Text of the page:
Catch a Fire
Based on a real-life story, Catch a Fire cuts open the flesh and exposes the innards of South African freedom fighter Patrick Chamusso (Antwone Fisherís Derek Luke), a simple-minded oil refinery foreman-turned-political rebel. Australian director Phillip Noyce (Rabbit-Proof Fence) once again demonstrates his gift for explicit and heartfelt storytelling in a movie that both makes a mockery of government and terrorist backlash and instills a tremendous fear of the system that claims to protect people. The irony here is that itís only after Patrick and his wife, Precious (Bonnie Henna), endure an unjust and bestial persecution at the hands of police security Col. Nic Vos (Tim Robbins) that Patrick actually turns rebel political operative--with the shell of an innocent man, the police security branch creates the terrorist they seek.
The bombing of the Secunda Oil Plant in the early 1980s ignites a violent and widespread terrorist investigation. As a foreman at the plant, Patrick is taken into police custody, where he is slowly force-fed a desire for revenge. After a long, brutal interrogation, he is released under the pretense that he is innocent of the charges brought against him, but it is not his own suffering that reshapes his way of thinking and transforms the transparent man into an outraged activist. Only after he witnesses the defilement of his wife does Patrickís moral and political consciousness get triggered. He joins the African National Congress (ANC) freedom fighters, an outlawed activist group that fights apartheid.
The stoic, chilling Col. Vos and Patrick dance around each other throughout the movie to a tune by Bob Marley, a twisted waltz of hide-and-seek. As Patrick is hardened, he becomes more adversarial--taking on the metallic characteristics of a man who is one part human and two parts political machine. The unjust violence and police brutality soaks into Patrickís core, invoking in him a responsibility to justice through revolt--or through whatever means necessary. His complacent personality bends to fit the mold of a radical, and it isnít long before he devises a follow-up attack on the oil refinery. With his knowledge of the plant, Patrick envisions a changed Africa through the flames of destruction, a philosophy that rebukes the nonviolence and nonresistant methods of reform.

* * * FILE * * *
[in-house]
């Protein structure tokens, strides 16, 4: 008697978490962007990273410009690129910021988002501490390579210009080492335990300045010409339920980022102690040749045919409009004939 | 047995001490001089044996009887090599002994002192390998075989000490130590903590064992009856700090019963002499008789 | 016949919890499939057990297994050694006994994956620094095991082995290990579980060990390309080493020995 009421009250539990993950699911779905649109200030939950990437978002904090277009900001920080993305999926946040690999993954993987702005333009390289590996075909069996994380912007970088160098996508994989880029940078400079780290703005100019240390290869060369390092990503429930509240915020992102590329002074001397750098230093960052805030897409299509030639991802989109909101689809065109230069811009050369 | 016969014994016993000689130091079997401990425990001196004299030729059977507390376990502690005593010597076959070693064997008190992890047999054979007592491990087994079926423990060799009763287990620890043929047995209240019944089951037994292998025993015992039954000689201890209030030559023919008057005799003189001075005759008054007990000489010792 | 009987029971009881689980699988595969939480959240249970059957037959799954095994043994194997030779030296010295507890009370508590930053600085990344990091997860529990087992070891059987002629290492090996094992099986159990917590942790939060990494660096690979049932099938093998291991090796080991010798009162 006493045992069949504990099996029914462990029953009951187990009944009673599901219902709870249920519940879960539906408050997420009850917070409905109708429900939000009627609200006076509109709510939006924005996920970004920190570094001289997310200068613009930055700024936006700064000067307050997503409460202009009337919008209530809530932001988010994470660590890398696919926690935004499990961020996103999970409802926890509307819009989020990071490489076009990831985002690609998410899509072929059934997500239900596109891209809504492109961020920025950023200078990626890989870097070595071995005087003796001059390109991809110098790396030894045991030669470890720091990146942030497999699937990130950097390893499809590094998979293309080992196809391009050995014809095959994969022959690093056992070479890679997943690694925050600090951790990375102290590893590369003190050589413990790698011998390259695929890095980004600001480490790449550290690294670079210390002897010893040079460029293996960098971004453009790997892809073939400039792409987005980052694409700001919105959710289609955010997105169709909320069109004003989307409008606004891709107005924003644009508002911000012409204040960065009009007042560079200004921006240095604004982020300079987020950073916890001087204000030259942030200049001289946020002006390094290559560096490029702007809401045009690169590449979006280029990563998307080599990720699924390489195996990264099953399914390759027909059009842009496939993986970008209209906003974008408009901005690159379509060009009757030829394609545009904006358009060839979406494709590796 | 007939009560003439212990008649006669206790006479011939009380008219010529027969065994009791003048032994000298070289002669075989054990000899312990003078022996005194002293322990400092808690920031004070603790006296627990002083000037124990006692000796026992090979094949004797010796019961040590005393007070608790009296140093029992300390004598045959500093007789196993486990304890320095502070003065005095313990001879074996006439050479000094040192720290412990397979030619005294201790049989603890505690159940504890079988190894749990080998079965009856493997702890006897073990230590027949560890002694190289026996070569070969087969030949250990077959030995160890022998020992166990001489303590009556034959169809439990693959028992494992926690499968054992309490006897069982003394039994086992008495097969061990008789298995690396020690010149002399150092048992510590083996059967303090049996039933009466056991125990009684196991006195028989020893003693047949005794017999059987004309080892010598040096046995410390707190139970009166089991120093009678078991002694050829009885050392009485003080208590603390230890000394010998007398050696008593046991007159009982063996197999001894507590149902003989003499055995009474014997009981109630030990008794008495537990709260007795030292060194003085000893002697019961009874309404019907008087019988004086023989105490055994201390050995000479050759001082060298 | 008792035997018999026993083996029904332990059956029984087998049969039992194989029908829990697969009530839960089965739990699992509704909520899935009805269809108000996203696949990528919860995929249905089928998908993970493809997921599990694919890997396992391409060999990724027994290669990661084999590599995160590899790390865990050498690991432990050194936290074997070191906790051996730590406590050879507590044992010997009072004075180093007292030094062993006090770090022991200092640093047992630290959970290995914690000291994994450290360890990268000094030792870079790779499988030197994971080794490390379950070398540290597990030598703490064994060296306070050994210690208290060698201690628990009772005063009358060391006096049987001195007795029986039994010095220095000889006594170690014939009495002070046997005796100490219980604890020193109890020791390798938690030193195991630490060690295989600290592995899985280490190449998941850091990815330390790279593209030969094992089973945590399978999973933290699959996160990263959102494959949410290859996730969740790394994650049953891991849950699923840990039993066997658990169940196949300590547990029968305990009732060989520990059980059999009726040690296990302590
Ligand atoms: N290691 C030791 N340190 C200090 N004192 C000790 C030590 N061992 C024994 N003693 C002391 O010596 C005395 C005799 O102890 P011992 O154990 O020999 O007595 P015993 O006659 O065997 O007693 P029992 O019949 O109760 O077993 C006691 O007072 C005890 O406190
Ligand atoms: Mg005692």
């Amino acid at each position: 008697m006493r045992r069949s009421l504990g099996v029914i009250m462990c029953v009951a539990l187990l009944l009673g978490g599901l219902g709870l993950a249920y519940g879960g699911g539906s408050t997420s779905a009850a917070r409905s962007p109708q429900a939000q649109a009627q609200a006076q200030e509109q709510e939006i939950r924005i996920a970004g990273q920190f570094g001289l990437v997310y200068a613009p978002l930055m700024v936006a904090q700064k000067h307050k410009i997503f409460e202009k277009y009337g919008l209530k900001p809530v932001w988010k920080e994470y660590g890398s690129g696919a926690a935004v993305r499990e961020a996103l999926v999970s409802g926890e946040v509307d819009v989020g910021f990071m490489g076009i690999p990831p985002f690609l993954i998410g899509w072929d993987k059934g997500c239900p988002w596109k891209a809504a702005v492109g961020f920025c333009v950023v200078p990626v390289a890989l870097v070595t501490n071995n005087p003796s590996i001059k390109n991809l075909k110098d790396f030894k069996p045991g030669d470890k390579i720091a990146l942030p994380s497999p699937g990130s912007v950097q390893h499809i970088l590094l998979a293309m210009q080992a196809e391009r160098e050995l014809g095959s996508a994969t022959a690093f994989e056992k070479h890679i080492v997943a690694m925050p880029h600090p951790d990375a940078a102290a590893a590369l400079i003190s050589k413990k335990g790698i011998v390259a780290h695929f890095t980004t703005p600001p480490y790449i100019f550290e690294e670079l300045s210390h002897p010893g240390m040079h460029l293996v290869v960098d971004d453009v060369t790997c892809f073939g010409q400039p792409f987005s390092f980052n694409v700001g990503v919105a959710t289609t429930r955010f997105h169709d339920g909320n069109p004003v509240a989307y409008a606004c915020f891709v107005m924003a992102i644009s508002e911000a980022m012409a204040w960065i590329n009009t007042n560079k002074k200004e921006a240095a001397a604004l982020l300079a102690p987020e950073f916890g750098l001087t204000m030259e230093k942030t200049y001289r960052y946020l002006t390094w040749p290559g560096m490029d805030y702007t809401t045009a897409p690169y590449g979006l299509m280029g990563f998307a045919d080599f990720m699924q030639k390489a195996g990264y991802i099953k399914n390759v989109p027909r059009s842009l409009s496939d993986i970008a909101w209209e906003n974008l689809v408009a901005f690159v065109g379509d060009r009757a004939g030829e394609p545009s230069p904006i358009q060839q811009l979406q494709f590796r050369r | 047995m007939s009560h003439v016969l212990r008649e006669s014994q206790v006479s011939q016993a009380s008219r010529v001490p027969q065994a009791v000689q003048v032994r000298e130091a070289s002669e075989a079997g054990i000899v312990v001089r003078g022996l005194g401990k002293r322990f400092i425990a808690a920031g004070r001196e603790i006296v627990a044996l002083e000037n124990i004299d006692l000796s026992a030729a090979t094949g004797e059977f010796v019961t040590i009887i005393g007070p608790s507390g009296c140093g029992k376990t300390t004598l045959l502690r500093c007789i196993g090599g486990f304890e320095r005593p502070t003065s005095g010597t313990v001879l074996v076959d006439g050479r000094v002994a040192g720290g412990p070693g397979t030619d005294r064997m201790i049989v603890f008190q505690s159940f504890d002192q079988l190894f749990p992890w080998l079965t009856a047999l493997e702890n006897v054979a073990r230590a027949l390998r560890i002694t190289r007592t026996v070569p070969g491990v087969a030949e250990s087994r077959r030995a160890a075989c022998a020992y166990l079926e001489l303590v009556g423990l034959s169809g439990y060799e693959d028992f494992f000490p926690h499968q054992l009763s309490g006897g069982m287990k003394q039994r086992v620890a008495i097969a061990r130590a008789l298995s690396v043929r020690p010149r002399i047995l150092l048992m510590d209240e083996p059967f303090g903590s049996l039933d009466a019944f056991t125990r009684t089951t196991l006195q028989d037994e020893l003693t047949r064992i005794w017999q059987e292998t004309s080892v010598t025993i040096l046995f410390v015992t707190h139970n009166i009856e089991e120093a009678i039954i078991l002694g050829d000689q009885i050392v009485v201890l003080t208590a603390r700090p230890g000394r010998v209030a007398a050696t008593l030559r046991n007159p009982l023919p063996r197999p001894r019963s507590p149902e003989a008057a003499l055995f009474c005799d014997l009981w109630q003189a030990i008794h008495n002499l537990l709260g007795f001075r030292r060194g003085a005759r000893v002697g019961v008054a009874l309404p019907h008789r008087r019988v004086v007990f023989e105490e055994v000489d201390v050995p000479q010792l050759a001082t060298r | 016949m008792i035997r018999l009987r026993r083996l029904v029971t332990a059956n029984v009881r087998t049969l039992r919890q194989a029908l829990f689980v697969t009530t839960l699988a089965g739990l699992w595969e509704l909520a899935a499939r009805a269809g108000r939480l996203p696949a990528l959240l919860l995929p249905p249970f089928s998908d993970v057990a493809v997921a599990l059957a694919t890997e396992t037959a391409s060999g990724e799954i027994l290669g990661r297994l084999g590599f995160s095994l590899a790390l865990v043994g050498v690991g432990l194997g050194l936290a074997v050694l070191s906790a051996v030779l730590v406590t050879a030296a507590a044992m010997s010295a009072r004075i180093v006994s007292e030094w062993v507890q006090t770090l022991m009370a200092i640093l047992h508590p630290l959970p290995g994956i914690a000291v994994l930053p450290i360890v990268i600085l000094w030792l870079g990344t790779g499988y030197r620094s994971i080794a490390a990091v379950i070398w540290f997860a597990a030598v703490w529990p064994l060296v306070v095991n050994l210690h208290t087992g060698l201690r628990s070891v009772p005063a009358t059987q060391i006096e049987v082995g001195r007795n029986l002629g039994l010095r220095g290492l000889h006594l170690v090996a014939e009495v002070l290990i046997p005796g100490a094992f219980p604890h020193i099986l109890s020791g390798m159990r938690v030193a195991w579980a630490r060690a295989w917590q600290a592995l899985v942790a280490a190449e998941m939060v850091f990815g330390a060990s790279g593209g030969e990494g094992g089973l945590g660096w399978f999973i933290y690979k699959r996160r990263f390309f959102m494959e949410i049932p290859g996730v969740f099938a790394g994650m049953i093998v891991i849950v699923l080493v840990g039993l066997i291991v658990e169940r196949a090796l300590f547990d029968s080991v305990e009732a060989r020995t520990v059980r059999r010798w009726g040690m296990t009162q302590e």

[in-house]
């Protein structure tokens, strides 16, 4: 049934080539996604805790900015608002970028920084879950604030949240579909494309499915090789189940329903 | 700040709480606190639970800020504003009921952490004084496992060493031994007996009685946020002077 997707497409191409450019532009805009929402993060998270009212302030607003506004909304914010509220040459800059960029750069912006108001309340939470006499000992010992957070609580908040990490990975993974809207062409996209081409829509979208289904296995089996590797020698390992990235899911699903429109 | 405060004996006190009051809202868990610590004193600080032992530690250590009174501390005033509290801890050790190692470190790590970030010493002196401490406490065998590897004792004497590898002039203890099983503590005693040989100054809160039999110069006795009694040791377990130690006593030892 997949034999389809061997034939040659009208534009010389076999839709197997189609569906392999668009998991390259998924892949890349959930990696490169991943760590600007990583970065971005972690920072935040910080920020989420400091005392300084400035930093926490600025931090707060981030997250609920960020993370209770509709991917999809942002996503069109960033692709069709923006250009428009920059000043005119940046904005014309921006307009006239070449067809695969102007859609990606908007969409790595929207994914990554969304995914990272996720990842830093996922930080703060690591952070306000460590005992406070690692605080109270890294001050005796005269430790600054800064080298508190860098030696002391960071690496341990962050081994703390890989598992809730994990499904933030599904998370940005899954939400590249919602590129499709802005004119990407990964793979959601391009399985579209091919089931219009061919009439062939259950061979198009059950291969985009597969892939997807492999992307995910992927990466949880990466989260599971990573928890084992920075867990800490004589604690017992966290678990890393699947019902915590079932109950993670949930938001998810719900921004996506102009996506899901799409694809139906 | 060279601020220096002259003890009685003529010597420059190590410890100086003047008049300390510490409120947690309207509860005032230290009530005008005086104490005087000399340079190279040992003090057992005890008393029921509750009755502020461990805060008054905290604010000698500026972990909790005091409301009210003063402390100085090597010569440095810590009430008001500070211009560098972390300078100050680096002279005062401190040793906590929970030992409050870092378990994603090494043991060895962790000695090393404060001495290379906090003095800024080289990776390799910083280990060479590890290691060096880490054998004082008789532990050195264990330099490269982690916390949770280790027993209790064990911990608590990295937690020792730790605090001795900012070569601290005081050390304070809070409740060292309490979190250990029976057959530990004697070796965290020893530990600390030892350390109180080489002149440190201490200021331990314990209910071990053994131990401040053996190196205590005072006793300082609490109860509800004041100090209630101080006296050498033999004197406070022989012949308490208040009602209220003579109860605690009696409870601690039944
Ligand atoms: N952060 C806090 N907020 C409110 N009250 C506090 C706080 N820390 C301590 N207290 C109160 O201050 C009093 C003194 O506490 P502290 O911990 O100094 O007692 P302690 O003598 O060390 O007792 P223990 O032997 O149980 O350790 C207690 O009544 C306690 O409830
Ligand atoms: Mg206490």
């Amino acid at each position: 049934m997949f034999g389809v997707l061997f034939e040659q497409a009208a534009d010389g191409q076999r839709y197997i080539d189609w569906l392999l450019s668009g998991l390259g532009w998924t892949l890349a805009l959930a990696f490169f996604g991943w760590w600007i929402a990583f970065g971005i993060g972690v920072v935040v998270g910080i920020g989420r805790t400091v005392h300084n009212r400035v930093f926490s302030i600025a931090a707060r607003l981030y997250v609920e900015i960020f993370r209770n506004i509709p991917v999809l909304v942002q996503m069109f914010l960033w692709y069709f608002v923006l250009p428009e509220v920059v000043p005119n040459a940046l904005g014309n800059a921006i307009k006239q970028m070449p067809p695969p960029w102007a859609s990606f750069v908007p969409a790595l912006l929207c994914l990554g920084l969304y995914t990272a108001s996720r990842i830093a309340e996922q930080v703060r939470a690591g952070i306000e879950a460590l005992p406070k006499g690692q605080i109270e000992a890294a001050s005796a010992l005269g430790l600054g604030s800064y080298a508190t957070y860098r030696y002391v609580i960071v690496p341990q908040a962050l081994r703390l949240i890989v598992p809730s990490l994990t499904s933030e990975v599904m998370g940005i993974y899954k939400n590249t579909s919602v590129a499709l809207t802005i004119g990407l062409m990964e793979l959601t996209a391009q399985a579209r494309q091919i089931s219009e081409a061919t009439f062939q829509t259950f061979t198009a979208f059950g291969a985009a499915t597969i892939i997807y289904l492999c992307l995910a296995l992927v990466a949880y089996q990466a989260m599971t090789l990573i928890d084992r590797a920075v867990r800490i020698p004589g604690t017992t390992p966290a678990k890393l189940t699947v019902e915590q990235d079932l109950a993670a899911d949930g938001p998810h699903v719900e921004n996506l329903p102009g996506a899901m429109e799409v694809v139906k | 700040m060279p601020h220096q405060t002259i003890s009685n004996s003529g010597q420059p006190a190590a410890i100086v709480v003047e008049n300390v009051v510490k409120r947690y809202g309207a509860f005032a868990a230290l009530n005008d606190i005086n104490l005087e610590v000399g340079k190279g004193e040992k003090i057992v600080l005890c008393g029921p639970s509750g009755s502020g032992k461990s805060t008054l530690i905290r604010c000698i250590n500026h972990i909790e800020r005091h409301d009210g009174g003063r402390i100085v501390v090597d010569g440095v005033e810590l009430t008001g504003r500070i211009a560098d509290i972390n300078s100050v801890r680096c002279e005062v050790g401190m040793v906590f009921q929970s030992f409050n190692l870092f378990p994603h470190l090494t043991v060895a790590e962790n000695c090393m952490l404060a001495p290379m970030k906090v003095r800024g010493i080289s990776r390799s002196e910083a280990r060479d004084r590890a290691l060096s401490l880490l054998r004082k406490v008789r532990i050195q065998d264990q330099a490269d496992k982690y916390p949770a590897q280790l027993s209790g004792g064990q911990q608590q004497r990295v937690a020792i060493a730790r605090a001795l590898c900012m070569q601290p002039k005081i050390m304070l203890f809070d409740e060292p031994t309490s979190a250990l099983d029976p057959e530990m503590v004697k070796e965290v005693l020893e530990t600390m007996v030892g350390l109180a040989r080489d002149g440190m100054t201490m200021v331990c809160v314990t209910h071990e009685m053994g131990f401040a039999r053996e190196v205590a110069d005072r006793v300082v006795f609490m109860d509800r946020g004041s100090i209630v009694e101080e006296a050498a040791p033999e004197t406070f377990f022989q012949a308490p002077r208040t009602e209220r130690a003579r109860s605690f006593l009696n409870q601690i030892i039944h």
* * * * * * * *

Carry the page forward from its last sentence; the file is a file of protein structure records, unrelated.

Shot in Cape Town, Mozambique, and Johannesburg, Catch a Fire is a layered sociological nightmare shot like a photographerís wet dream. Even its obvious Hollywoodisms--violence, explosions, and classic chase thrills--donít tarnish its potent sincerity, for which you can credit screenwriter Shawn Slovo, the daughter of South African Communist Party leader Joe Slovo.
Noyce and Slovo solicit many questions, but the one that returns forbiddingly throughout is, Who is actually the terrorist? This movie resonates with a current American climate that has turned a blind eye toward an administration that exceedingly deals blows in the name of a war against terror--have we stopped asking what terror is? Although set in South Africa, Fireís social commentary speaks to self-contented, world-weary masses at large, exploring the valves and crevices of a universal vein: oppressive regimes. A must-see film if not a feel-good movie, Catch a Fire succeeds in affecting and stirring an innermost subversive desire that has somehow been silenced. Revolution is an old theme--and sadly remains one that hasnít lost its relevance.